Memories of visual images are stored in what is called visual memory. Our minds use visual memory to perform even the simplest of computations; from remembering the face of someone we’ve just met, to remembering what time it was last we checked. Without visual memory, we wouldn’t be able to store—and later retrieve—anything we see. Just as a computer’s memory capacity constrains its abilities, visual memory capacity has been correlated with a number of higher cognitive abilities, including academic success, fluid intelligence (the ability to solve novel problems), and general comprehension.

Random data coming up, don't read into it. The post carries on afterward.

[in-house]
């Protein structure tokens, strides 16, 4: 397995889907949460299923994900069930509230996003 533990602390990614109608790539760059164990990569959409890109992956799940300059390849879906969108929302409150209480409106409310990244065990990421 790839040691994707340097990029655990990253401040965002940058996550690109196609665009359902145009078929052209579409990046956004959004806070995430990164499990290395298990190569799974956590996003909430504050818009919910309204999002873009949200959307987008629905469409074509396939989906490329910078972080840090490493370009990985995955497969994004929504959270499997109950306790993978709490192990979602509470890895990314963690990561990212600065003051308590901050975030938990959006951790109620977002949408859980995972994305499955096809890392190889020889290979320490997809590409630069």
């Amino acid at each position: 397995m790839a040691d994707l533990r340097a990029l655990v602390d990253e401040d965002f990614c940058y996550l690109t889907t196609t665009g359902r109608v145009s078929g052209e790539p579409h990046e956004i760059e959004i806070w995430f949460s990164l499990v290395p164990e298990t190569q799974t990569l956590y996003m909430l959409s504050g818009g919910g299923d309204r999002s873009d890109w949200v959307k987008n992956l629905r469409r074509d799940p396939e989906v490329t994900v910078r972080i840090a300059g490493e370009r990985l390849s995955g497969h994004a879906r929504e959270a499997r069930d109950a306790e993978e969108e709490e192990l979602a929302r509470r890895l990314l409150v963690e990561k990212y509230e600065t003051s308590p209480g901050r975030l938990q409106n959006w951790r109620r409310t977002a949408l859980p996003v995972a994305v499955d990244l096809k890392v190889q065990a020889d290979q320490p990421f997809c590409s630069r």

For many reasons, then, it would be very useful to understand how visual memory facilitates these mental operations, as well as constrains our ability to perform them. Yet although these big questions have long been debated, we are only now beginning to answer them.